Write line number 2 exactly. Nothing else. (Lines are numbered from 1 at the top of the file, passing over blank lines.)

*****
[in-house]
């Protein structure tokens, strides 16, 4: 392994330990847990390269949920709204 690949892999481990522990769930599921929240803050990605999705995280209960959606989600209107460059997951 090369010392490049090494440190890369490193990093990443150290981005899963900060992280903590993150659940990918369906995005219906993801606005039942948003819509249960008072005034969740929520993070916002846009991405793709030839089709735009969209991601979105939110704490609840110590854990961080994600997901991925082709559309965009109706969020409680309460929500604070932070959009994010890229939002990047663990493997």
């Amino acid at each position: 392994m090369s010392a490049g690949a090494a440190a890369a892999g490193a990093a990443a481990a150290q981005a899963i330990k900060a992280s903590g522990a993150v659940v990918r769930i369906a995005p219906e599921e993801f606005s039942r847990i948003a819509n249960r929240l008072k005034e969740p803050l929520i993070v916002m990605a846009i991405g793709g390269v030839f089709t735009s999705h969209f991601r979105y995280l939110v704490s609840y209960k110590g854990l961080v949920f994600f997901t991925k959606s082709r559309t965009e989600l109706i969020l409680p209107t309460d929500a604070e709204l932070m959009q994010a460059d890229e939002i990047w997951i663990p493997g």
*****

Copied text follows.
């Protein structure tokens, strides 16, 4: 392994330990847990390269949920709204 690949892999481990522990769930599921929240803050990605999705995280209960959606989600209107460059997951 090369010392490049090494440190890369490193990093990443150290981005899963900060992280903590993150659940990918369906995005219906993801606005039942948003819509249960008072005034969740929520993070916002846009991405793709030839089709735009969209991601979105939110704490609840110590854990961080994600997901991925082709559309965009109706969020409680309460929500604070932070959009994010890229939002990047663990493997």